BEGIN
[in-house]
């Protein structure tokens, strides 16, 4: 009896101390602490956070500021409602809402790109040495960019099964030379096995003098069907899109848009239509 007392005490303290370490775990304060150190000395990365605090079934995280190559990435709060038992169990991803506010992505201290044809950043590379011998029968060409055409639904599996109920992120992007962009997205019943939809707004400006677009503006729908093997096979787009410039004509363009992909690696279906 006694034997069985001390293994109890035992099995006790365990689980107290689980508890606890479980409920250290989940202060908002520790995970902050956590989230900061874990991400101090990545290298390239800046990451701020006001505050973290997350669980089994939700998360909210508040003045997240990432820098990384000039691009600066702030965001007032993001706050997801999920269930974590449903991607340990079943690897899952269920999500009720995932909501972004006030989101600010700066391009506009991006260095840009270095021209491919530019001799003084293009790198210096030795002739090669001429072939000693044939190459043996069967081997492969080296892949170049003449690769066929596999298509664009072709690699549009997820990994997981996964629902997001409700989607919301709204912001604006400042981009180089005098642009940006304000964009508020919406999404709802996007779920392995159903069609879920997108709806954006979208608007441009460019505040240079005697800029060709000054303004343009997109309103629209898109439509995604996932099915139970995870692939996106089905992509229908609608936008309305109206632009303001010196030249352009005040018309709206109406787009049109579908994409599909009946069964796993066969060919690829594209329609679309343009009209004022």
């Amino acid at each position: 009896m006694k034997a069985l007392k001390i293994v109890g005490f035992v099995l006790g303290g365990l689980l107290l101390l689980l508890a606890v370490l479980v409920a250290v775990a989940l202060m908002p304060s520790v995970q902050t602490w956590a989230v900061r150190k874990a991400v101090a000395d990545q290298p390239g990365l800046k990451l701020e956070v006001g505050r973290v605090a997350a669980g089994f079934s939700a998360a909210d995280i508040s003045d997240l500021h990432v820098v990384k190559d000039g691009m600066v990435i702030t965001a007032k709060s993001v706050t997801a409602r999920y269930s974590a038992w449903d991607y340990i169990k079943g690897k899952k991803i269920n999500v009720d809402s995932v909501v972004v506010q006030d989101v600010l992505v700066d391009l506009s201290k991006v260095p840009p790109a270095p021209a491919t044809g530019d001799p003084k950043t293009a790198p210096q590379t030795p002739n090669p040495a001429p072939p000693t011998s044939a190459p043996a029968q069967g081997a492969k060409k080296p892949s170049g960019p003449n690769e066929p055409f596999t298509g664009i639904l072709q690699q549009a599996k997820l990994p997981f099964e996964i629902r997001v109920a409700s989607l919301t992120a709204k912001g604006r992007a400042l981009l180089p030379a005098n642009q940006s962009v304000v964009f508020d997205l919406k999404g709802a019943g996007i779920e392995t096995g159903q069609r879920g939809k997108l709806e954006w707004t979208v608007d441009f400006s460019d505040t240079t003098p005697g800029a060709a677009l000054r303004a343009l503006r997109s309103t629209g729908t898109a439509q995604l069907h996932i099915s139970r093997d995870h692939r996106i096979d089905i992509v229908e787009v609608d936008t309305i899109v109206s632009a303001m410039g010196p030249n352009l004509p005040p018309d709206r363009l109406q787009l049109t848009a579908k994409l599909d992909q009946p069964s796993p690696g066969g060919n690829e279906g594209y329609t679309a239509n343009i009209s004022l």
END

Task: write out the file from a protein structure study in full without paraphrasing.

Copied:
[in-house]
């Protein structure tokens, strides 16, 4: 009896101390602490956070500021409602809402790109040495960019099964030379096995003098069907899109848009239509 007392005490303290370490775990304060150190000395990365605090079934995280190559990435709060038992169990991803506010992505201290044809950043590379011998029968060409055409639904599996109920992120992007962009997205019943939809707004400006677009503006729908093997096979787009410039004509363009992909690696279906 006694034997069985001390293994109890035992099995006790365990689980107290689980508890606890479980409920250290989940202060908002520790995970902050956590989230900061874990991400101090990545290298390239800046990451701020006001505050973290997350669980089994939700998360909210508040003045997240990432820098990384000039691009600066702030965001007032993001706050997801999920269930974590449903991607340990079943690897899952269920999500009720995932909501972004006030989101600010700066391009506009991006260095840009270095021209491919530019001799003084293009790198210096030795002739090669001429072939000693044939190459043996069967081997492969080296892949170049003449690769066929596999298509664009072709690699549009997820990994997981996964629902997001409700989607919301709204912001604006400042981009180089005098642009940006304000964009508020919406999404709802996007779920392995159903069609879920997108709806954006979208608007441009460019505040240079005697800029060709000054303004343009997109309103629209898109439509995604996932099915139970995870692939996106089905992509229908609608936008309305109206632009303001010196030249352009005040018309709206109406787009049109579908994409599909009946069964796993066969060919690829594209329609679309343009009209004022």
């Amino acid at each position: 009896m006694k034997a069985l007392k001390i293994v109890g005490f035992v099995l006790g303290g365990l689980l107290l101390l689980l508890a606890v370490l479980v409920a250290v775990a989940l202060m908002p304060s520790v995970q902050t602490w956590a989230v900061r150190k874990a991400v101090a000395d990545q290298p390239g990365l800046k990451l701020e956070v006001g505050r973290v605090a997350a669980g089994f079934s939700a998360a909210d995280i508040s003045d997240l500021h990432v820098v990384k190559d000039g691009m600066v990435i702030t965001a007032k709060s993001v706050t997801a409602r999920y269930s974590a038992w449903d991607y340990i169990k079943g690897k899952k991803i269920n999500v009720d809402s995932v909501v972004v506010q006030d989101v600010l992505v700066d391009l506009s201290k991006v260095p840009p790109a270095p021209a491919t044809g530019d001799p003084k950043t293009a790198p210096q590379t030795p002739n090669p040495a001429p072939p000693t011998s044939a190459p043996a029968q069967g081997a492969k060409k080296p892949s170049g960019p003449n690769e066929p055409f596999t298509g664009i639904l072709q690699q549009a599996k997820l990994p997981f099964e996964i629902r997001v109920a409700s989607l919301t992120a709204k912001g604006r992007a400042l981009l180089p030379a005098n642009q940006s962009v304000v964009f508020d997205l919406k999404g709802a019943g996007i779920e392995t096995g159903q069609r879920g939809k997108l709806e954006w707004t979208v608007d441009f400006s460019d505040t240079t003098p005697g800029a060709a677009l000054r303004a343009l503006r997109s309103t629209g729908t898109a439509q995604l069907h996932i099915s139970r093997d995870h692939r996106i096979d089905i992509v229908e787009v609608d936008t309305i899109v109206s632009a303001m410039g010196p030249n352009l004509p005040p018309d709206r363009l109406q787009l049109t848009a579908k994409l599909d992909q009946p069964s796993p690696g066969g060919n690829e279906g594209y329609t679309a239509n343009i009209s004022l």